The financial impact from COVID-19 has been substantial and pervasive with many small and medium sized businesses feeling the biggest impact. The current economic conditions have forced founders and business owners across all industries to face the current crisis head on and find ways to keep their businesses afloat.
Many software companies are well positioned to weather the current economic storm. If you are a business that provides mission critical software to your customers, that gives you a clear advantage over businesses that provide products or services that are otherwise expendable in tough economic times. SaaS businesses are even better positioned given the recurring and predictable nature of their revenues. Despite these advantages, as a SaaS founder, you will still want to keep a close eye on your costs and liquidity (ie cash flow).
Tips For Managing The Financial Impact of COVID
In that spirit, I offer up a SaaS CFO survival guide for managing the financial impact of COVID to your balance sheet and cash flow in these challenging times. The three areas to focus on are:
- Accounts receivable
- Accounts payable
- Cash forecasting
Monitoring Your Accounts Receivable
Monitoring your accounts receivable is crucial to understanding your future cash flow situation. Most accounting systems have a report you can generate called an “Accounts Receivable Aging.” This report will show you outstanding invoices by customer. I would urge you to review this with your sales and customer service teams (whichever group is focused on customer collections) on at least a weekly basis (depending on your situation, daily may be necessary) and use the report as a tracking mechanism for how well you are collecting your receivables.
You will want to look at your current customers and make your best estimate of who is at risk of not paying for the next six months. You will also want to arm your collections team with options they can use to keep your customers on a payment plan. This could include the option of suggesting downgrades to certain “at risk” customers to retain revenue and minimize churn.
The key message to your sales and customer service teams should be “do everything and anything you can to retain our current customers.”
As much as you can, accelerate your receivables. I recognize this may be difficult to execute if some of your customers are struggling to manage their own financial impact of COVID. The following options are levers you might think about pulling to improve the pace and probability of collection:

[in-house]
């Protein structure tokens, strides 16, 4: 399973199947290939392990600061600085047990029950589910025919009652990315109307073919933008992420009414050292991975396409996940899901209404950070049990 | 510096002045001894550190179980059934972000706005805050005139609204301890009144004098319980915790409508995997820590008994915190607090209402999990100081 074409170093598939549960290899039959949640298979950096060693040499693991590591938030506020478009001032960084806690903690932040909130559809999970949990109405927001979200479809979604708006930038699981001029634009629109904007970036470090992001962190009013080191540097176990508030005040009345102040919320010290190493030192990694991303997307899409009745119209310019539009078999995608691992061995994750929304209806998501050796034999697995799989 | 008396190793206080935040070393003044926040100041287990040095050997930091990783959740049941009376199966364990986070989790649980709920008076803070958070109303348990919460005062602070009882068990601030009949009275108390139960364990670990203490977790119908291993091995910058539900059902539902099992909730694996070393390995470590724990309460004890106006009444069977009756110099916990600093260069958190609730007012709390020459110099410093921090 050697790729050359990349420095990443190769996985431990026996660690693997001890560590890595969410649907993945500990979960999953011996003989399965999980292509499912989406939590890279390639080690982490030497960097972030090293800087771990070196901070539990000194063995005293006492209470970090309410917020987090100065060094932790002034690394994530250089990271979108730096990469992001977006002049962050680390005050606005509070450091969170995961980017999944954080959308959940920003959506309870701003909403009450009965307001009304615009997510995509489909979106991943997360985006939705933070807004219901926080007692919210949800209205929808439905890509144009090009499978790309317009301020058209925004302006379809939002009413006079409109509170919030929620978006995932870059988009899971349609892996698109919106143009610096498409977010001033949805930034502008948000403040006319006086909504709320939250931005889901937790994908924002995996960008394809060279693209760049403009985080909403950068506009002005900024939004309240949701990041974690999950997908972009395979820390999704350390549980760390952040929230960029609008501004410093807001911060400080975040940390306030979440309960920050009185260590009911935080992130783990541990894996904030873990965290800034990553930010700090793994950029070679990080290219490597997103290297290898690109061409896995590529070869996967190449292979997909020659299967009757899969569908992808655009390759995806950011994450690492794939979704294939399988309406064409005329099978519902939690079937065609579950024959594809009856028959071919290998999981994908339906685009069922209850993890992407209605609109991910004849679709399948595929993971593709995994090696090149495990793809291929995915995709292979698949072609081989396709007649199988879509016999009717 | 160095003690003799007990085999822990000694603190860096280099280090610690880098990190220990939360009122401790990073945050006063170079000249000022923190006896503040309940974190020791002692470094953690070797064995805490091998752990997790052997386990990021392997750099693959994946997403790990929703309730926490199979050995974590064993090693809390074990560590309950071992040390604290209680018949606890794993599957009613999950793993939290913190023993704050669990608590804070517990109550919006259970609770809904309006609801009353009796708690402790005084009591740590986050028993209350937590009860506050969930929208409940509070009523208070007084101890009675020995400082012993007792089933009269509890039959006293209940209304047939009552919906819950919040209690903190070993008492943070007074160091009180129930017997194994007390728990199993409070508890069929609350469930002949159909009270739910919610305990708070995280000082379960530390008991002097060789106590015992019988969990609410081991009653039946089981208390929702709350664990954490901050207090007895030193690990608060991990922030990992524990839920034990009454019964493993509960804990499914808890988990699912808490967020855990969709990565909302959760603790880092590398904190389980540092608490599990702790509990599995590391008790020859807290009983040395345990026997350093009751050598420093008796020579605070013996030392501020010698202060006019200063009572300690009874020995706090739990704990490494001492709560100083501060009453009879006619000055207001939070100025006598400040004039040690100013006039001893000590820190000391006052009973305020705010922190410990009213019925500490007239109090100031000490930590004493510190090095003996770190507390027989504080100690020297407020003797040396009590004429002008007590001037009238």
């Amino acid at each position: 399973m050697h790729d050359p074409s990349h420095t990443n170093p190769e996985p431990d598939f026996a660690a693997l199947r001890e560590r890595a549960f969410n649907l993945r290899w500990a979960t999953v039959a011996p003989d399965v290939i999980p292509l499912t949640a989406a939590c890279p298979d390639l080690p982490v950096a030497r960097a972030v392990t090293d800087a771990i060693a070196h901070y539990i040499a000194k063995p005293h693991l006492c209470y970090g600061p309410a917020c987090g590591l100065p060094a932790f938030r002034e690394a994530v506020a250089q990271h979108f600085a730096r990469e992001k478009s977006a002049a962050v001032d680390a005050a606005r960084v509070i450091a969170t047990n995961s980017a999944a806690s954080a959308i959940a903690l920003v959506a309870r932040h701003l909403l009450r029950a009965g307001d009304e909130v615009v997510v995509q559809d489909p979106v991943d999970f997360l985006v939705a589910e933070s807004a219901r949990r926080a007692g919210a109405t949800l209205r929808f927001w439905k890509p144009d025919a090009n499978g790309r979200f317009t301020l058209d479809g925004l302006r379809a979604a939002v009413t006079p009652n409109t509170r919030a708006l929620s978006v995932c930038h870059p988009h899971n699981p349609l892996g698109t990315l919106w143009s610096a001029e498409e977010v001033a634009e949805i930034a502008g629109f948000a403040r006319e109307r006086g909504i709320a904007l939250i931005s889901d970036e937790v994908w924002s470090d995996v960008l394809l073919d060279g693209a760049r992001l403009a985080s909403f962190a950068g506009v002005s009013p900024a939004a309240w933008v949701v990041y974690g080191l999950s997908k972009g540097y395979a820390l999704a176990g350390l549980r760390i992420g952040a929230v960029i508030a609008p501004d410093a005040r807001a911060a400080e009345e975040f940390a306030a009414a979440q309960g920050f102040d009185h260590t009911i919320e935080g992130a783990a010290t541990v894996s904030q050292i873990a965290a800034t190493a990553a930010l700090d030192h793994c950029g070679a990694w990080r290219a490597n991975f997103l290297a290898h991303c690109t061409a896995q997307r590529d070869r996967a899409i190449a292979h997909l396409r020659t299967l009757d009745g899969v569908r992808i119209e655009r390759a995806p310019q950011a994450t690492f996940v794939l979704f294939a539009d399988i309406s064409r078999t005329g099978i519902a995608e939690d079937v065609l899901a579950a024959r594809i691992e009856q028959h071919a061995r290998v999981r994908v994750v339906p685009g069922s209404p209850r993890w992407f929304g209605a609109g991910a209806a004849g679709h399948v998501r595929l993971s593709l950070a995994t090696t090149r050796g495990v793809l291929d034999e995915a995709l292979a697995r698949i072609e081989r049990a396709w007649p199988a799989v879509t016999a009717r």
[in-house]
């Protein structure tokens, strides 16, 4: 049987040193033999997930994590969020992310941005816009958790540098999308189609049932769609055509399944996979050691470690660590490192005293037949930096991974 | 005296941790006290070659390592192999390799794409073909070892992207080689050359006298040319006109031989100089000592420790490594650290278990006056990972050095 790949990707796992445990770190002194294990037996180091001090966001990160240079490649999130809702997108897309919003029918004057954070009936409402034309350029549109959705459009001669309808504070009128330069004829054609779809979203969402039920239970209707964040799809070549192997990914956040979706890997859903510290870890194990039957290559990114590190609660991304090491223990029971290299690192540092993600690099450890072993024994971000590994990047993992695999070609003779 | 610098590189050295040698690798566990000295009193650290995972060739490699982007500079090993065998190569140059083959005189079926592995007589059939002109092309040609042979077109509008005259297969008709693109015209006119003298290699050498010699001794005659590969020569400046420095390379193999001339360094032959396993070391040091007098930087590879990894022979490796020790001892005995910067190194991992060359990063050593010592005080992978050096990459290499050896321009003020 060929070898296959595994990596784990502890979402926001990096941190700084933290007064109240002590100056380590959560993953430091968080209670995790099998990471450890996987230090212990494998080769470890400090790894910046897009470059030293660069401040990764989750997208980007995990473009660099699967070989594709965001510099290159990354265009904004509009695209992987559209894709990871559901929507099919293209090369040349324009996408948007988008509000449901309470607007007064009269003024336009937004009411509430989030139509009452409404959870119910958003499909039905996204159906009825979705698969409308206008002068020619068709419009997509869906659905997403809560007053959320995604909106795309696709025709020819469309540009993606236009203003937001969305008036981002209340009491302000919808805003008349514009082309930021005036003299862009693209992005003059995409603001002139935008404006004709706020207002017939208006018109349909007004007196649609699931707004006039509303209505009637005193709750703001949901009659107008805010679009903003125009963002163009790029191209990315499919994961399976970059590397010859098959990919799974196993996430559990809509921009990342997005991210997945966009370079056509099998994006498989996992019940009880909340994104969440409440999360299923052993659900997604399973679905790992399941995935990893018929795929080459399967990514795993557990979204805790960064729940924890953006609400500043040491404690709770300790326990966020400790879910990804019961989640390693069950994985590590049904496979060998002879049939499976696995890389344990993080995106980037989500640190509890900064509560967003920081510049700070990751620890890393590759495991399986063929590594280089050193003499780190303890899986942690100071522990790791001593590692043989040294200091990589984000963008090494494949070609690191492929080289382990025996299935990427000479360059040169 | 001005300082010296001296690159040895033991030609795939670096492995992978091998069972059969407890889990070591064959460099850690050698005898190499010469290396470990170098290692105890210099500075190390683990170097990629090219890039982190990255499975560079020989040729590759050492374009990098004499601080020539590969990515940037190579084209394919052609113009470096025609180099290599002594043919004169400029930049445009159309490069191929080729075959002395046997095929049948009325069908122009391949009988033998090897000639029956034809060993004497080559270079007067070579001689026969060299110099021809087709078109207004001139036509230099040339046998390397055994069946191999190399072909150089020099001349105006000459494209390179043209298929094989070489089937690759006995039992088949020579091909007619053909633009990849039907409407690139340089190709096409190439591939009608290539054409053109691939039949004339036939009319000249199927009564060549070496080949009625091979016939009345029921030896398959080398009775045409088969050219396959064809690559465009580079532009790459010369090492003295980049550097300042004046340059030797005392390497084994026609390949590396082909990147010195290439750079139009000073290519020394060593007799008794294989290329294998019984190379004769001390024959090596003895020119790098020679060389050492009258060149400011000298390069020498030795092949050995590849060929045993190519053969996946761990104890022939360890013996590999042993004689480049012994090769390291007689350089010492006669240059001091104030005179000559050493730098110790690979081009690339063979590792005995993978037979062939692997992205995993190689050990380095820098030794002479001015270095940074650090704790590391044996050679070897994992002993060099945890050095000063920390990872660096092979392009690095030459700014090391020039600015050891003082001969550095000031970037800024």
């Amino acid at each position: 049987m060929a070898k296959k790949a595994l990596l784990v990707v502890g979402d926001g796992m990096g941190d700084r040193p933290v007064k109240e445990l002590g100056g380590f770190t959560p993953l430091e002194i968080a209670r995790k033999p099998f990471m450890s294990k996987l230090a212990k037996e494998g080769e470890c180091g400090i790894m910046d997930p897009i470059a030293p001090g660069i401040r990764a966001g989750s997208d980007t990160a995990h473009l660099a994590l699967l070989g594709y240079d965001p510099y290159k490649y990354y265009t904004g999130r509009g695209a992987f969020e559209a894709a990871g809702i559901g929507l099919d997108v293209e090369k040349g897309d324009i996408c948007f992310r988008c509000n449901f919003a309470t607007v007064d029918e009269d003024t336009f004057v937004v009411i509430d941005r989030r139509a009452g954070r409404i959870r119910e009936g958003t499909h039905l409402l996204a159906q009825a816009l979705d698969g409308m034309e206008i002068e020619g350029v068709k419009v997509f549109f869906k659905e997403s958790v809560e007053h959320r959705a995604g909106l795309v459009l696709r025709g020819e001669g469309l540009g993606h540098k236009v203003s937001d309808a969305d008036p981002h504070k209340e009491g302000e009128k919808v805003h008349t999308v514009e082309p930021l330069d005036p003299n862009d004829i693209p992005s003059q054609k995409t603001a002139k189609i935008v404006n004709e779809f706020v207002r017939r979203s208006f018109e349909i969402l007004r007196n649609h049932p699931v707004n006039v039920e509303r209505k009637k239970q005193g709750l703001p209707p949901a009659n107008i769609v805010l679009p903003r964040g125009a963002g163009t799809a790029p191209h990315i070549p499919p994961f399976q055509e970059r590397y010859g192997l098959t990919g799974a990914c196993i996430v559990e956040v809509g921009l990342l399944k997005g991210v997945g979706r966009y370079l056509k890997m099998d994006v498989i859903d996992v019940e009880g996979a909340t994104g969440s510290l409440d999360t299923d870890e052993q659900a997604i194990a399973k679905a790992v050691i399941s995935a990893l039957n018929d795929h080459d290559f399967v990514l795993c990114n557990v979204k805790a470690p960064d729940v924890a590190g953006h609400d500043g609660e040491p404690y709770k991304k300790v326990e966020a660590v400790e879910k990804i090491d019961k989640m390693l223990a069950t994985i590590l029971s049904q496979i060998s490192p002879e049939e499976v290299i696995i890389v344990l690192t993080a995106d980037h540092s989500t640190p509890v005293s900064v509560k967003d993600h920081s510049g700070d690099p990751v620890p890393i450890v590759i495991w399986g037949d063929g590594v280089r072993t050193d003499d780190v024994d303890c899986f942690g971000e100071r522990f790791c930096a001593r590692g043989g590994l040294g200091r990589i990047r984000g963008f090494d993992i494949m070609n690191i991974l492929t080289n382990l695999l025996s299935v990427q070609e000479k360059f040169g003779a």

- Asking new customers for a deposit or partial payment upfront
- Sending invoices early and more frequently
- Making it as easy as possible for clients to pay (for example, setting your customers up with an electronic payment method such as an ACH to receive funds faster versus encouraging customers to write a check for payment)
- Offering a discount if customers pay in advance of the terms
You will need to balance your desire to keep cash collections flowing with your customer’s desire to reduce or stop cash outflows. If you have a good relationship with your customers, you should be able to find a common ground. Remember, how you show up to your customers in times like these can go a long way towards their long-term retention and the longevity of your business.
Managing Your Accounts Payable
Managing how and when you pay your vendors is another important factor in the success of your overall cash flow management. Similar to what we discussed with your receivables, I would consider creating a list of all of your vendors and the spend you have had with them over the past twelve months. I would go through each vendor, starting with the largest, and formulate a strategy as to what you want to ask of them in terms of discounts, deferrals, etc.
How to Negotiate Rent
For example, one of your biggest areas of spend may be rent. There are several paths you can take when approaching your landlord about a discount or deferral of monthly rent:
- If you have a security deposit that is more than one month - you could ask your landlord to apply a month or two against the security deposit (if the deposit is for multiple months)
- You could also offer your landlord to extend the life of your lease two or three months in return for not having to pay rent the next two or three months.
- Another option would be to ask to defer rent for several months with the promise to pay slightly more over the rest of the lease period to cover the months you didn't pay rent.
How to Negotiate with Vendors
The key here is to be creative and don’t be afraid to ask for what you want. With vendors other than your landlord, rather than paying your invoices immediately, try negotiating temporary net-30, net-60 or even net-90 payment terms. Doing this will allow you to conserve cash by extending your payables. Even a small extension or delay can give you some much needed wiggle room on cash flow.
Know that while these conversations are hard, you are not alone. We are all experiencing the difficulties and hardships from the current coronavirus pandemic and resulting economic impact. Your vendors are going to want to keep you as a customer just like you want to keep your customers. This means there is a high likelihood that many of them will be flexible and work with you to find payment terms that work for both you and them.
Cash Forecasting for Your Business
Now that you have a game plan around accelerating receivables and stretching your payables, the next step is to put together a cash forecast for your SaaS business. A cash forecast is simply an exercise in tracking your cash inflows (ie revenue) and cash outflows (ie costs).
Regarding your inflows, my advice is don’t underestimate the impact this crisis will have on your revenue. Now is not the time to be liberal with your revenue growth forecasting. In a worst-case scenario, assume new bookings slow to zero, churn increases, upgrades shrink and downgrades increase.
Realistic financial planning now will help you make informed decisions about your business.
Remember that there is a difference between recognizing revenue (ie when it is billed) and collecting revenue (ie when the cash is received). You will want to create your cash forecast based on when you expect to receive cash from your customers. This is why focusing on the collection of your accounts receivable, as mentioned above, is such an important exercise.
When it comes to your cash outflows, I suggest thinking about them in terms of two buckets: non-headcount and headcount.
For your non-headcount expenses, prioritize costs that are mission critical and generate revenue and consider putting a freeze on, or heavily cutting, the rest of these expenses.